Recently the United States Supreme Court decided, in the case of Sessions v. Dimaya, that that the federal definition of the term “crime of violence” is unconstitutionally vague. That phrase is defined in 18 U.S.C. Section 16 (b) and may be found here. Readers may note that the definition struck down as unconstitutionally vague is identical to the definition of “crime of violence” found in 18 U.S.C. section 924, which criminalizes the act of possessing a firearm in furtherance of “drug trafficking crime” or a “crime of violence.”
The Court in Dimaya was following up on their 2015 opinion in Johnson v. United States, which struck down so called “residual clause” of the Armed Career Criminal Act on the grounds of vagueness. The Armed Career Criminal Act’s residual clause defined the term “violent felony” in such a way so as to render it void for vagueness. The Dimaya court extended that rationale to the “crime of violence” definition embedded in federal law at 18 U.S.C. Section 16(b).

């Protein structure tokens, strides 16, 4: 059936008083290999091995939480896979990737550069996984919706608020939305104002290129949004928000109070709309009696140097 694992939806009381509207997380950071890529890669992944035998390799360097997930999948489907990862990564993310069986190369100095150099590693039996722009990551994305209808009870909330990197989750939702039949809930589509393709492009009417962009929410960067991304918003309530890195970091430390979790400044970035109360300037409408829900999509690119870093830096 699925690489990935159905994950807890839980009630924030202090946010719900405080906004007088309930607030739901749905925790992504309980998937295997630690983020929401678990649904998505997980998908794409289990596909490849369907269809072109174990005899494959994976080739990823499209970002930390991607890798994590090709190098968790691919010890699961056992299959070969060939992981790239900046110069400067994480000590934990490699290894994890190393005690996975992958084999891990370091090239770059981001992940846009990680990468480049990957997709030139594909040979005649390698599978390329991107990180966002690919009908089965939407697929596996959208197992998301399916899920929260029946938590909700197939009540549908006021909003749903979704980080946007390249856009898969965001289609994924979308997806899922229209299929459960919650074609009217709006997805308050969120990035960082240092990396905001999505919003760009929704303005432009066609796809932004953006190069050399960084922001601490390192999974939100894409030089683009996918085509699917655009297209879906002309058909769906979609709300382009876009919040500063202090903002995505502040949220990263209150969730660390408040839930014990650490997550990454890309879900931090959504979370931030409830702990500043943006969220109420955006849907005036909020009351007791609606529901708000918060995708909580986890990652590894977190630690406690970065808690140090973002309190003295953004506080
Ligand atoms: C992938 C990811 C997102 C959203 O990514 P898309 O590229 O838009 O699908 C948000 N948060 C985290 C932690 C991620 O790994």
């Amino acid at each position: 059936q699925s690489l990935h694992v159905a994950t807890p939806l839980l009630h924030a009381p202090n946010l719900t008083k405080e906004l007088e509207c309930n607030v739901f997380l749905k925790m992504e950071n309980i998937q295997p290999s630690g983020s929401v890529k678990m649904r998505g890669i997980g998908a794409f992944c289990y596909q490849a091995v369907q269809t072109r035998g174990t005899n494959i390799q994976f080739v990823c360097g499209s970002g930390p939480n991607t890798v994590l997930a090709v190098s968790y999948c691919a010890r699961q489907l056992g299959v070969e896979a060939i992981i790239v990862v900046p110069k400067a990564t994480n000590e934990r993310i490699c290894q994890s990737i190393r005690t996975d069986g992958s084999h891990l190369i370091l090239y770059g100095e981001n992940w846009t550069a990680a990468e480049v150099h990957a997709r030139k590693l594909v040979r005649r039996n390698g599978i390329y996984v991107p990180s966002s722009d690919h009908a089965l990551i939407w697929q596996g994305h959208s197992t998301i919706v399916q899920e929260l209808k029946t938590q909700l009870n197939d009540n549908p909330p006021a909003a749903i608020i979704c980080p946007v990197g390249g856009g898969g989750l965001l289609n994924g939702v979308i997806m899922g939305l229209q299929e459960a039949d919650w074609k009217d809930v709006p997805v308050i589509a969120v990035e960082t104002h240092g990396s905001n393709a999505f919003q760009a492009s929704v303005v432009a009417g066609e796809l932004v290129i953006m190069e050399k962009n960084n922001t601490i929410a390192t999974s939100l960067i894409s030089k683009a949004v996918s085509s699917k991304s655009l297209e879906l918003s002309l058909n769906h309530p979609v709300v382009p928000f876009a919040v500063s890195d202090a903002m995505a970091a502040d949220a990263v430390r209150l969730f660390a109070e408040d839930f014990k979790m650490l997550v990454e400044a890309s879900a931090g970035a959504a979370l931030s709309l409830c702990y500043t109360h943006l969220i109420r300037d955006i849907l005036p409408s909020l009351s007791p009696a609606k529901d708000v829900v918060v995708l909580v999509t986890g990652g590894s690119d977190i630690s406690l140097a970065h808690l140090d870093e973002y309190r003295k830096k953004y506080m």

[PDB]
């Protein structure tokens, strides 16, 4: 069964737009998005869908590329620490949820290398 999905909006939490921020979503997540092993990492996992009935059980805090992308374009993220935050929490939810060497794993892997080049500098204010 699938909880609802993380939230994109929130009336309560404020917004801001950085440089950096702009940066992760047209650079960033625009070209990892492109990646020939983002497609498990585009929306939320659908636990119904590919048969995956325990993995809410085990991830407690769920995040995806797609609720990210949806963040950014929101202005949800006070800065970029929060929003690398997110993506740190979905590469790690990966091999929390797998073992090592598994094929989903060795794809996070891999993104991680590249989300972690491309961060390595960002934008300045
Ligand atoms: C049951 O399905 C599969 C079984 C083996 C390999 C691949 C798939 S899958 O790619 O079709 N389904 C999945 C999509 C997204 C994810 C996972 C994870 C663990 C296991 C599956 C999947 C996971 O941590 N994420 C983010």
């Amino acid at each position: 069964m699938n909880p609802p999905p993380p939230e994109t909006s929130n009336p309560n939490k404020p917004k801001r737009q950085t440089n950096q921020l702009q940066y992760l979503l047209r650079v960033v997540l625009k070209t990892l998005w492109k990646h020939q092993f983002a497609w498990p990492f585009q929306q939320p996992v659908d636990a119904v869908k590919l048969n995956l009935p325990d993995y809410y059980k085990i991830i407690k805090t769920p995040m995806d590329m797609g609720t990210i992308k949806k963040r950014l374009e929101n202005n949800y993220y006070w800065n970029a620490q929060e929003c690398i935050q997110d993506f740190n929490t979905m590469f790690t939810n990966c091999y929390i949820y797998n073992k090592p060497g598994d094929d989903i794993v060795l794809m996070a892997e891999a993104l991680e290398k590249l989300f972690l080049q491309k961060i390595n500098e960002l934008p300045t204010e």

Though the U.S. Supreme Court in Dimaya did not expressly rule or consider a constitutional challenge to the 924(c) provision criminalizing the possession of a firearm in furtherance of a crime of violence, the reasoning employed clearly raises significant questions as to the continued vitality of that section of 924(c). It would appear it may offer relief to people indicted in Federal Court or those convicted but whose have not become final. The question as to whether it will be the basis on which to file a post conviction habeas writ for those whose convictions have become final will be the topic of a future post